11. 11. Reducing nitrous oxide - C trading pays
  12. 12. Increasing pasture dry matter – milk pays <ul><li>What is possible? </li></ul><ul><li>Likely response 0-35% increase from 2 applications (de Klein and Eckard, 2008) </li></ul><ul><li>Eco-N (Ravensdown) advertised as 20% increase = 560 kg DM in our case (7.6% across paddock) </li></ul><ul><li>560 kg DM = 48 kg MS (0.08 kg MS/kg DMI) </li></ul><ul><li>48 kg MS = $216/ha @ $4.95/kg MS </li></ul><ul><li>Nett return = $216 - $165 = $50/ha </li></ul><ul><li>BUT... we know that there could be issues with: </li></ul><ul><ul><li>Utilisation (not 100%, probably 60-70% but what about substitution?) </li></ul></ul><ul><ul><li>Extra costs associated with turning that pasture into milk (look at marginal response per litre) </li></ul></ul>
  13. 13. Our trial <ul><li>6 commercial dairy farms in South-west Vic (range in soil, temperature and rainfall) </li></ul><ul><li>Spring (2009) and Autumn (2010) applications </li></ul><ul><li>Control vs Urine either at start or 1 month later – all repeated with and without DCD (6 treatments in total) </li></ul><ul><li>Autumn 2010 schedule: </li></ul><ul><ul><li>T1. Nil urine applied. </li></ul></ul><ul><ul><li>T2. Nil urine applied + DCD applied April. </li></ul></ul><ul><ul><li>T3. Urine applied May. </li></ul></ul><ul><ul><li>T4. DCD applied April, Urine applied May. </li></ul></ul><ul><ul><li>T5. Urine applied April. </li></ul></ul><ul><ul><li>T6. Urine + DCD applied April. </li></ul></ul><ul><li>4 replicates of each treatment in RCBD, excised from grazing </li></ul><ul><li>Soil testing, nitrous oxide measurements, pasture DM harvesting </li></ul>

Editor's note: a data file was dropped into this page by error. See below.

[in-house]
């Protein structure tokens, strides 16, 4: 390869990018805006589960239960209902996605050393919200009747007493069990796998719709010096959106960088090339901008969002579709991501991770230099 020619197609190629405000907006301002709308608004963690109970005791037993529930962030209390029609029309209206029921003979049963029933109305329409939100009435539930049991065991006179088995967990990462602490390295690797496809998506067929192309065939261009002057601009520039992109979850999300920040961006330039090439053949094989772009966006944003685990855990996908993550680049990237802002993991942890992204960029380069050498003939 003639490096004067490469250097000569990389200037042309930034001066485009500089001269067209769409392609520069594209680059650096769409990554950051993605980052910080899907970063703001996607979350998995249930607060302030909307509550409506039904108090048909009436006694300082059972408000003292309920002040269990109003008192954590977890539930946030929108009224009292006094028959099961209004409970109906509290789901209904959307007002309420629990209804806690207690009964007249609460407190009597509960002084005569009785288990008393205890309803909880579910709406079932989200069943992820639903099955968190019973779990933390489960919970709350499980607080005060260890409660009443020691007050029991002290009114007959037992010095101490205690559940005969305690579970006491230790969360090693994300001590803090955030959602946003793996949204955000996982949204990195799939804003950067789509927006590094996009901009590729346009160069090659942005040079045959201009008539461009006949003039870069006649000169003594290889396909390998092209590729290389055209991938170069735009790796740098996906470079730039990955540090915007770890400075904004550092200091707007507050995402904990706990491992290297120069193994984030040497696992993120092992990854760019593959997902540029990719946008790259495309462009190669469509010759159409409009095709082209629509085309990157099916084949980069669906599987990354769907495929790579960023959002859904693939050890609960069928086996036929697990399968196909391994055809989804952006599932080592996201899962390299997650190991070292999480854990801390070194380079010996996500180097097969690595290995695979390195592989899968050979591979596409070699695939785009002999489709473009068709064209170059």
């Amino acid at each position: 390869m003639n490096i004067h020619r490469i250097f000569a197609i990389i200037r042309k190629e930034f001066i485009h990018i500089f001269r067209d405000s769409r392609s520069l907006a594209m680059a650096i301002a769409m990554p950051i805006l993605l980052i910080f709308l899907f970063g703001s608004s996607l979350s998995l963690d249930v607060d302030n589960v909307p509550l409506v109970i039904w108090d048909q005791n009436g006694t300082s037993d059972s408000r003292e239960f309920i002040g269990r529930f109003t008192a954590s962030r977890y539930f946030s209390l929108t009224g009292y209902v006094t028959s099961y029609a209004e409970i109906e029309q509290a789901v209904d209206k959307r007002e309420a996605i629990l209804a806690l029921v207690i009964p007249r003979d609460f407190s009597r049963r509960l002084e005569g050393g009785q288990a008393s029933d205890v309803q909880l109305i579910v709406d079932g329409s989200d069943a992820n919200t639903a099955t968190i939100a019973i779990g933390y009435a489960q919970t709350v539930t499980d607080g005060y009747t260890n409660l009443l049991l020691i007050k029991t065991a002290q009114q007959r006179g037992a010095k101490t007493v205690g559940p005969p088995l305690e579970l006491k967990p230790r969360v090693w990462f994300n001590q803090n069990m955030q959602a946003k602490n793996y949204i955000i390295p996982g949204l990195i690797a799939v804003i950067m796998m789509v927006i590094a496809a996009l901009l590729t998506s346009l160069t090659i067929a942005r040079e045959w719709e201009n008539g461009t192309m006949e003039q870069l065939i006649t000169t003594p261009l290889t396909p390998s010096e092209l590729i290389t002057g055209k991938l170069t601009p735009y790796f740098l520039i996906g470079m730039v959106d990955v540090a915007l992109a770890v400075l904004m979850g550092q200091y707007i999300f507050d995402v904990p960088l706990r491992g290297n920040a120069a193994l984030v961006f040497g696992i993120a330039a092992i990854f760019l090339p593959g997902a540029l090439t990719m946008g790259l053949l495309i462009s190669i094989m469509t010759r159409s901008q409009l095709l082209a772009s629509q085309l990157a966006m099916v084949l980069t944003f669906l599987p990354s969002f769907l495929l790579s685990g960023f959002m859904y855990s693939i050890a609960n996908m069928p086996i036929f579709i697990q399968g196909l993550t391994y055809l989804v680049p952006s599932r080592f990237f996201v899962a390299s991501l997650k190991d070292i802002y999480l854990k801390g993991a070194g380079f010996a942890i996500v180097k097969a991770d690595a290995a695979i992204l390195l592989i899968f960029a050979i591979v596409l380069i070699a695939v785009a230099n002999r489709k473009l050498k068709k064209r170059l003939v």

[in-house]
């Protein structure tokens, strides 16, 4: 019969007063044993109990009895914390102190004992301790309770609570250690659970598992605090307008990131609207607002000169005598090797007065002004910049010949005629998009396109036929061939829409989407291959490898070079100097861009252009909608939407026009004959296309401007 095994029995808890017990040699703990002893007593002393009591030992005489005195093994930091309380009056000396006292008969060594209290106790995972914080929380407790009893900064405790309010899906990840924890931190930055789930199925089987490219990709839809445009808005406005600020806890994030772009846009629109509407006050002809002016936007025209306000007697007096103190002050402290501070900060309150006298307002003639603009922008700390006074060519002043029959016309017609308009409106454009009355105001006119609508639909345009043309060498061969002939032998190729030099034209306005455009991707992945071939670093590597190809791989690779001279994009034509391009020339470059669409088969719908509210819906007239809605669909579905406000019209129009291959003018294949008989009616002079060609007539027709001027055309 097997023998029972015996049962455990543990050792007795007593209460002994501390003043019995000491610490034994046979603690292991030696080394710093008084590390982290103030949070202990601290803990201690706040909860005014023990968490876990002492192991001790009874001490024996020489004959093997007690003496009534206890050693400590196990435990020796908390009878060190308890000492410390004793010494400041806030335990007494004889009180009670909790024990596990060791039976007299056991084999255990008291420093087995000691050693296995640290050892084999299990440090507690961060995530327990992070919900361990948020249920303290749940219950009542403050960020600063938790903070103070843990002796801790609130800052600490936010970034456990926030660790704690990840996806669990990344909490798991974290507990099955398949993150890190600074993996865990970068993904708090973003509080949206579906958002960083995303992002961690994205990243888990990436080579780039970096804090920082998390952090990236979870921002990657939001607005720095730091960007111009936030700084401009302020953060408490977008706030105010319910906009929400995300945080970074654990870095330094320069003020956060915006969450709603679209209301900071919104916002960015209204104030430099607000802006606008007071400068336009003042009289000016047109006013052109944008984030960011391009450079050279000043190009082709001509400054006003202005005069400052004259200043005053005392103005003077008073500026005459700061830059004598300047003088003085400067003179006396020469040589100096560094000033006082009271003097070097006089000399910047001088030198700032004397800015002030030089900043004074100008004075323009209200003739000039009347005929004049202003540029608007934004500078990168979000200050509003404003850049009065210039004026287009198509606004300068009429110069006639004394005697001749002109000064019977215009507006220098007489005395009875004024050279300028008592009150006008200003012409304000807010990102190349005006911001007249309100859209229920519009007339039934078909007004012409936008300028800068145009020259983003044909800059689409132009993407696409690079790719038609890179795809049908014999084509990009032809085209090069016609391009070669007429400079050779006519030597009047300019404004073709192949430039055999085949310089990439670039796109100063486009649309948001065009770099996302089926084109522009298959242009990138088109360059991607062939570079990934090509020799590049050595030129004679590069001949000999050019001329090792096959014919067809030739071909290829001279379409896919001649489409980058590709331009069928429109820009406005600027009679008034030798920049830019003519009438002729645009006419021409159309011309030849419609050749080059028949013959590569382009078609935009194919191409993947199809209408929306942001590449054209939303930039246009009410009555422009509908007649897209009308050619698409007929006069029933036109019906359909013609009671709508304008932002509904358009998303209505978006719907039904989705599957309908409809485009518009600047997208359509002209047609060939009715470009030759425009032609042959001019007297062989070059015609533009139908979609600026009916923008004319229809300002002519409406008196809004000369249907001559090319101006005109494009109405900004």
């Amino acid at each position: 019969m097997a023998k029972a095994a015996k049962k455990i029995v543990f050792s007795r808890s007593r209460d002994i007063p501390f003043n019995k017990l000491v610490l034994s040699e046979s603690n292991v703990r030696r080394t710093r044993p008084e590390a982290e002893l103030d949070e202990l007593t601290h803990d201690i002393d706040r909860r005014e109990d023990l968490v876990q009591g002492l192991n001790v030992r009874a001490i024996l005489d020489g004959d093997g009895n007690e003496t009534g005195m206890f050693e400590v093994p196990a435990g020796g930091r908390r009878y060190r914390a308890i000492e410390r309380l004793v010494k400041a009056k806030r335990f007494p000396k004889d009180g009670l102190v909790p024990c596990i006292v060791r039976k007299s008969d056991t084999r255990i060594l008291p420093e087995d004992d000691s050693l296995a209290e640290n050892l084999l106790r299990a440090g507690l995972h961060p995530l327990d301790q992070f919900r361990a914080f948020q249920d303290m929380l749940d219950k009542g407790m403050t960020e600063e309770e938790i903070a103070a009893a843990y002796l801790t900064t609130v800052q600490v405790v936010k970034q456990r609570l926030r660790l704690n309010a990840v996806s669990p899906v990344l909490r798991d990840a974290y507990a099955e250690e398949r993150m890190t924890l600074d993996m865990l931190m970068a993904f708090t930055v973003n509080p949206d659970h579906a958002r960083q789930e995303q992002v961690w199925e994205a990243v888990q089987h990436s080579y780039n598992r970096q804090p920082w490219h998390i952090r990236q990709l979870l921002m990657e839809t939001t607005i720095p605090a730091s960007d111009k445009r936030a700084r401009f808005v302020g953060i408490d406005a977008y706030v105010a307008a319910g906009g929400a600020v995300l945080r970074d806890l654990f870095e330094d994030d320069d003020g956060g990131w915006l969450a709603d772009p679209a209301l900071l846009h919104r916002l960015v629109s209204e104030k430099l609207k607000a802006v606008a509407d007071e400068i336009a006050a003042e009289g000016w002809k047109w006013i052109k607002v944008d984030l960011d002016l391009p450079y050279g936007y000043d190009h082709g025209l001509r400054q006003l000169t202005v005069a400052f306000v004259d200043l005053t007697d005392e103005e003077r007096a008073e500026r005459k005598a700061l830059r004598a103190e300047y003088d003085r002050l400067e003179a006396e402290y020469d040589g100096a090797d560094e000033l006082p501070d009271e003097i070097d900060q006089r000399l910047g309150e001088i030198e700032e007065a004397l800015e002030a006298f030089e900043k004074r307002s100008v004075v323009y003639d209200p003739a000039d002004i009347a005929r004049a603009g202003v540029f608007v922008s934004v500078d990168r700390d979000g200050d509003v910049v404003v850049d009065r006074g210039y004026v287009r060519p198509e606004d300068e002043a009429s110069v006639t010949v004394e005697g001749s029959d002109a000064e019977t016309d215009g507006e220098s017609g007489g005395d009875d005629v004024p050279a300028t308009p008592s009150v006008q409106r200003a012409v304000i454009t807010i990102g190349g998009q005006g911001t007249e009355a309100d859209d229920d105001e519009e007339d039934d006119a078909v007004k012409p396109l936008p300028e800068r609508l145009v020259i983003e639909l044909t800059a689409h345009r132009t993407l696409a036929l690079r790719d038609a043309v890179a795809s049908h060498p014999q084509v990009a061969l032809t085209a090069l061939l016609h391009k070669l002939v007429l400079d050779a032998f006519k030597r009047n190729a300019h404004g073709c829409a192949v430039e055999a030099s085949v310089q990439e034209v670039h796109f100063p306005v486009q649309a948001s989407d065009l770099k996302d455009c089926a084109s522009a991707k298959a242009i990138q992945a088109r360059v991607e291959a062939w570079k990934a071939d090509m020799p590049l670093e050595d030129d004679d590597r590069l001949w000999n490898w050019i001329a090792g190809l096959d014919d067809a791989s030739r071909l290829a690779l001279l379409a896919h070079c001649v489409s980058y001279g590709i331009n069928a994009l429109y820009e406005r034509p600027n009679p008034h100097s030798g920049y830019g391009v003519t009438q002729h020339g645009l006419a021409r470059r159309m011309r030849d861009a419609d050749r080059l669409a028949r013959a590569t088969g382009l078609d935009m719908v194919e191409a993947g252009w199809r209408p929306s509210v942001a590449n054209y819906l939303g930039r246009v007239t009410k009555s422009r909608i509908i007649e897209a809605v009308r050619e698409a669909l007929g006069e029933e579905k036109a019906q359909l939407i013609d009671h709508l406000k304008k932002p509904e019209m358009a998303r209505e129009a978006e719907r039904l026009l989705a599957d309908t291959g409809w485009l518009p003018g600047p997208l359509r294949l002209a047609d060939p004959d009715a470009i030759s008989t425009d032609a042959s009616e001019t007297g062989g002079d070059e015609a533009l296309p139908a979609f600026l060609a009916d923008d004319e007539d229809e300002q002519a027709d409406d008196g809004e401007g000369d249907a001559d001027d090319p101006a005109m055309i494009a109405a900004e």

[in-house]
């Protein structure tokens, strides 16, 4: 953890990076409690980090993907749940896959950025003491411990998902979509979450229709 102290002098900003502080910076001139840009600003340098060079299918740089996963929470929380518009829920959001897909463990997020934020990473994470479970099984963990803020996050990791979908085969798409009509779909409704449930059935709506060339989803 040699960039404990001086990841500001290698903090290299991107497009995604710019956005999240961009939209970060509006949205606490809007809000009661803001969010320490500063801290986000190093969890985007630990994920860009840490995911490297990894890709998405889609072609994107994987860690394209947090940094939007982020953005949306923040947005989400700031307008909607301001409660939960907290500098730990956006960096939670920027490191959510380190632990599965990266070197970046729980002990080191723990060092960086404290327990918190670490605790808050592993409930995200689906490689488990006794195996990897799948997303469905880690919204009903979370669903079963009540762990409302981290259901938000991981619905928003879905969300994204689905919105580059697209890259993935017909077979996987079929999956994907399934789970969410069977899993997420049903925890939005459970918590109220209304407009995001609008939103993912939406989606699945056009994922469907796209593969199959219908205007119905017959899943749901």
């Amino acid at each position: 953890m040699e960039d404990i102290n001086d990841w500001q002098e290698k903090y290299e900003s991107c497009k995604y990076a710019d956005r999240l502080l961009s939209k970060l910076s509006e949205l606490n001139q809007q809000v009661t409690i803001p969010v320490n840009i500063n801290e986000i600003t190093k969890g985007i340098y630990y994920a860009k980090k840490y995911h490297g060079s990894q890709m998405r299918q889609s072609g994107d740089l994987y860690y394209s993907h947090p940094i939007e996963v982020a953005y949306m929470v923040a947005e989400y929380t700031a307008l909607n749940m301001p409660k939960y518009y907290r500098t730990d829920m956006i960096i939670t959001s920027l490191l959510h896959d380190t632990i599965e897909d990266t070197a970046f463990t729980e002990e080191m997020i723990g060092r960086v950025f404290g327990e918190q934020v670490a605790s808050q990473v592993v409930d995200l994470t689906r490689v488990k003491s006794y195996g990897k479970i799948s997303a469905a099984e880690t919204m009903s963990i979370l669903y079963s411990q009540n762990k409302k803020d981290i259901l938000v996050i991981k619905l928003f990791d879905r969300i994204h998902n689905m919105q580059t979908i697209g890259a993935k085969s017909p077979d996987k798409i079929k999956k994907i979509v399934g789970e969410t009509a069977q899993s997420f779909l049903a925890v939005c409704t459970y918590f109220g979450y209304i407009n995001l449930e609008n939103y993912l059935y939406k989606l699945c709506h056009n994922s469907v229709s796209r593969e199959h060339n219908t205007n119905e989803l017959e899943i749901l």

14. 14. Increasing pasture dry matter – our results <ul><li>What did we find? </li></ul><ul><li>0-15% increase in pasture DM in urine patches </li></ul><ul><li>3 farms in each season with significant increases (but not the same 3) and mostly in response to the urine at the start </li></ul><ul><li>Farms with significant results all had different soil types, rainfall patterns and N fertiliser usage (background N would be different) </li></ul><ul><li>Only in the second season was there an increase from DCD on control = idea of what happens between urine patches. This farm applied 266 kg N during the season – potential DCD impact on the fertiliser </li></ul><ul><li>Across the whole paddock result = 2.5-3.75% increase in pasture DM (180-270 kg DM/ha) </li></ul><ul><li>Nett return of $70-$100 per hectare without considering additional costs and assuming 100% utilisation </li></ul>
  15. 15. Summary and conclusions <ul><li>None of the potential benefits are big enough at this stage – need to show improvement in production/profitability </li></ul><ul><li>Factors that would increase viability </li></ul><ul><ul><li>Future research showing larger increases in pasture DM </li></ul></ul><ul><ul><li>Increased fertiliser price </li></ul></ul><ul><ul><li>Reduced DCD price </li></ul></ul><ul><ul><li>Need ETS rather than a C price </li></ul></ul>
  16. 16. © Copyright The University of Melbourne 2008